Saturday, December 06, 2008

"Sunny loved Christmas..."

"We realize that this is not just a skimpy reenactment of tabloid truths when the narrator turns out to be Sunny, the comatose yet irreverent heiress. 'Brain dead. Body better than ever,' she says as nurses tend to her lovely shell. With the wisdom we expect of the departed, Sunny asks us to weigh the evidence, both subjective and factual, against her husband. 'Is he the Devil?' she asks. 'Can the Devil get justice?'"

- Rita Kempley, The Washington Post


The former Mrs. Von Bulow has slipped this mortal coil after 28yrs in a coma that her husband Claus was accused of precipitating. The case delighted tabloids in the early 80's and inspired Reversal of Fortune, a chilly black comedy which somehow manages equal sympathy to the (potentially) wronged Sunny and the (potentially) culpable Claus. It suggests that death's door had not been propped open exactly, but it maybe it hadn't been closed as quickly as one might have hoped.

Jeremy Irons won an Oscar for playing Von Bulow and apologized later for having intruded on the family's privacy (I remember the clip and I really want to cite this, but I can't find an reference to it online- any suggestions?) It was an odd move - the enterprise obviously didn't bother him enough to turn down the part - but I can understand why he did it. The film looks at people rich enough to have no idea of how good things are for them, so anyone without a house in the Hamptons and trust funds from European aristocracy will find the experience rather abstract. It's a great movie, and it stops short of sensationalism because of this abstraction.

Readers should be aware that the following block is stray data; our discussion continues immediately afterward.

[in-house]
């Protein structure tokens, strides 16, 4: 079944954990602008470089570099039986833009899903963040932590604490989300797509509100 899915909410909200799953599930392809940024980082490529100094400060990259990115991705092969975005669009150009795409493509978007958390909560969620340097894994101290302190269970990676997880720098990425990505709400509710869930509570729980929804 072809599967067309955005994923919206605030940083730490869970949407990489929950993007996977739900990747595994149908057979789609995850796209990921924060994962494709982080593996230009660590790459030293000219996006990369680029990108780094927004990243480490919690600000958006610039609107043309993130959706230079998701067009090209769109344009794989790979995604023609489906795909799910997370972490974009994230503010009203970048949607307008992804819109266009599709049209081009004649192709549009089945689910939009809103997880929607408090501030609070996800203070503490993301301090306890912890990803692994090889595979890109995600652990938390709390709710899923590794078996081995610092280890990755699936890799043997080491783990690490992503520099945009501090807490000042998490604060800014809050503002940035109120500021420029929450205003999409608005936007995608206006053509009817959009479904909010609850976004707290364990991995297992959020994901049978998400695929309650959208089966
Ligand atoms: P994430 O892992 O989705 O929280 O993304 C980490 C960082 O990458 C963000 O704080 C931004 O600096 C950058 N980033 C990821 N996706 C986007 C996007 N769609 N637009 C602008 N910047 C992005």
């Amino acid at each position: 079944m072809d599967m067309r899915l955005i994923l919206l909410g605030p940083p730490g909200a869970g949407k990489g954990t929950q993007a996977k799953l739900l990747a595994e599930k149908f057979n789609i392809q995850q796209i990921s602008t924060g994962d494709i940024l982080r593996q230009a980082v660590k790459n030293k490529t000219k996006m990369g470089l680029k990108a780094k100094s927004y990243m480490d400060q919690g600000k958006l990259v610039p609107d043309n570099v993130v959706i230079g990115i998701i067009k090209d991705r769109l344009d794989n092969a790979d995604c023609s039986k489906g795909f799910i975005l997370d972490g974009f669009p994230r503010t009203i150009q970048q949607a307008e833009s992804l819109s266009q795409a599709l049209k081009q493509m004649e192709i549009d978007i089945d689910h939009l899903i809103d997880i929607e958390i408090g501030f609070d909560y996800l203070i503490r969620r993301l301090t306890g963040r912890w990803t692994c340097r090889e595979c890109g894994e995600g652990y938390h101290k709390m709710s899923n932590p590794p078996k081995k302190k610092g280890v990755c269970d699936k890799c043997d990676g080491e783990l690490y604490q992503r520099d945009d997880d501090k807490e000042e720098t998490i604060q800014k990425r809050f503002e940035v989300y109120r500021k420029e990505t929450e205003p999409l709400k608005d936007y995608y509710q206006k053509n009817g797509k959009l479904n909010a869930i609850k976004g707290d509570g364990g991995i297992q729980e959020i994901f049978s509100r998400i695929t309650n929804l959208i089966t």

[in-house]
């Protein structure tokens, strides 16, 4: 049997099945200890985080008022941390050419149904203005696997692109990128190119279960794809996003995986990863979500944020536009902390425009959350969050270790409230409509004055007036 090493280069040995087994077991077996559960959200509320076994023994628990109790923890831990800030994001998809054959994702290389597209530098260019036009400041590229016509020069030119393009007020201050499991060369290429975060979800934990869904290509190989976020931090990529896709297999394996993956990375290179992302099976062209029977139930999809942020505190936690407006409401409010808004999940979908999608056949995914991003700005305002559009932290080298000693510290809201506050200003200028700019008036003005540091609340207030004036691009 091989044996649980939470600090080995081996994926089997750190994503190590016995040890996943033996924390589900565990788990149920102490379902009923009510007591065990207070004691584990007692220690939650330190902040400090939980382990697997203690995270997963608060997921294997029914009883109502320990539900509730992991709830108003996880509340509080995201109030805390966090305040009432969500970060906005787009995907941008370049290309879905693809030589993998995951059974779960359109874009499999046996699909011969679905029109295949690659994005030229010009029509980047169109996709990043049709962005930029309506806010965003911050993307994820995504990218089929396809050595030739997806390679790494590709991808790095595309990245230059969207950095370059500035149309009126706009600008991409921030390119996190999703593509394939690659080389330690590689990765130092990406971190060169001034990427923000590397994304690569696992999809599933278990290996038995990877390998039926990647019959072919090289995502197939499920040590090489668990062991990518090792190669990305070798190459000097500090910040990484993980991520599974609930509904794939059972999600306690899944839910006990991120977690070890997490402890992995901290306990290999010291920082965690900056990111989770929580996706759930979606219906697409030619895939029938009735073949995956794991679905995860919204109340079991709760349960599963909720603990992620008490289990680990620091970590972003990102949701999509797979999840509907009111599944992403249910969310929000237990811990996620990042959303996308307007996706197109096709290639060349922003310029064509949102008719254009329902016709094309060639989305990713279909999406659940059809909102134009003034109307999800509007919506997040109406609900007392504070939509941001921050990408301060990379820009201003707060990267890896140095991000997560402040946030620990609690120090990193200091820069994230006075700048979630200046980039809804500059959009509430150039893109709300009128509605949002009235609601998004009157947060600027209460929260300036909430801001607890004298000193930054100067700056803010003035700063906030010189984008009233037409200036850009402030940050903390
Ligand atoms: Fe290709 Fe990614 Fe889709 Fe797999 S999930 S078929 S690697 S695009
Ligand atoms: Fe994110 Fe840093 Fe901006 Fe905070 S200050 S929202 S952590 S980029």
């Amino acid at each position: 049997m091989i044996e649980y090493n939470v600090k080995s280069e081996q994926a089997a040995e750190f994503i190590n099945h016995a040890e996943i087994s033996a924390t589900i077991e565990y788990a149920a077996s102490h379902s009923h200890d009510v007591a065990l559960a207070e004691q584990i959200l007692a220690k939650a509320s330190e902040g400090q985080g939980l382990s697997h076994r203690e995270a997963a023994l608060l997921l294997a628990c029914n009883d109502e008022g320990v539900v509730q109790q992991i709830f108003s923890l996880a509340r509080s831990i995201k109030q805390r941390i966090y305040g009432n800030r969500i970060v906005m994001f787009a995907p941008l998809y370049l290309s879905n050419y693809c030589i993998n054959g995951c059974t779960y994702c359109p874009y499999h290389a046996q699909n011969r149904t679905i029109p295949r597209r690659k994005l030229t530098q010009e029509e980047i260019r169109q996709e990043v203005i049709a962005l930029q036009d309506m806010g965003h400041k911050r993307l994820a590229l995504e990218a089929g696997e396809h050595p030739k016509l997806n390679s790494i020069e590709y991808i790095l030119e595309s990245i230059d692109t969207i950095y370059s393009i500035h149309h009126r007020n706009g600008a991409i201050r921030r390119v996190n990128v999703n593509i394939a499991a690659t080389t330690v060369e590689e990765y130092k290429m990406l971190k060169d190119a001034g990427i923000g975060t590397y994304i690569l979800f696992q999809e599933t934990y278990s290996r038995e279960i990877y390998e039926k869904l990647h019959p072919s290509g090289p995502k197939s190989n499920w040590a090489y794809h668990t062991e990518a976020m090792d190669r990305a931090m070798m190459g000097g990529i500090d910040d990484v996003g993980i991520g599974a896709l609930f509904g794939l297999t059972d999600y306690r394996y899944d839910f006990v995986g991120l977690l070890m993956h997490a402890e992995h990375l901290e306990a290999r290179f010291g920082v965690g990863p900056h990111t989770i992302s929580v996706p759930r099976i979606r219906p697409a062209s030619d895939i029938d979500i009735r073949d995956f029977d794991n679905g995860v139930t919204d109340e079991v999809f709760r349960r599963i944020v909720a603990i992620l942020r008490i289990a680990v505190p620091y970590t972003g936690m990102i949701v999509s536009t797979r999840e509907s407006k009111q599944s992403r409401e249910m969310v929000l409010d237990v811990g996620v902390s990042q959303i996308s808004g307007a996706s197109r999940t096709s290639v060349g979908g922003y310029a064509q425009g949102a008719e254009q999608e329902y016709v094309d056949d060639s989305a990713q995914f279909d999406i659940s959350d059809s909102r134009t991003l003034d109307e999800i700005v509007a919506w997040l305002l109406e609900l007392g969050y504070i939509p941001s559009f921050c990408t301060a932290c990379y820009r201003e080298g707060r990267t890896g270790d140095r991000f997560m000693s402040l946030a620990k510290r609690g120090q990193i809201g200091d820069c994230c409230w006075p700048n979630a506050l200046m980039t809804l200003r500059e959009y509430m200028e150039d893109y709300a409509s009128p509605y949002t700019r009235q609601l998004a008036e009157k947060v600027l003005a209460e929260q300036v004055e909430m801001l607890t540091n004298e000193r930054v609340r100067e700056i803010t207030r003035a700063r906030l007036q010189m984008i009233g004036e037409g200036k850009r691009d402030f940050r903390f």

I've always thought that Irons met a few of the Von Bulow clan or simply realized that his arch little film still boiled down to several people who walked the earth (and one who was breathing but static), and when you know the subjects are watching, you're likely to feel the weight of their eyes.

The film closes with Sunny's oddly reassuring voice informing us that "Claus von Bülow was given a second trial, and acquitted...this is all you can know, all you can be told. When you get where I am, you will know the rest." That line is the invention of screenwriter Nicholas Kazan, who must be feeling rather odd on the day that at least half of this prophecy is fulfilled. Sunny must know, Claus knows his side. Both stories must jibe at some point. All I know is what I see in the movies.

(raising an imaginary glass of Kristal towards the late Mrs. Von Bulow) Here's to knowledge.

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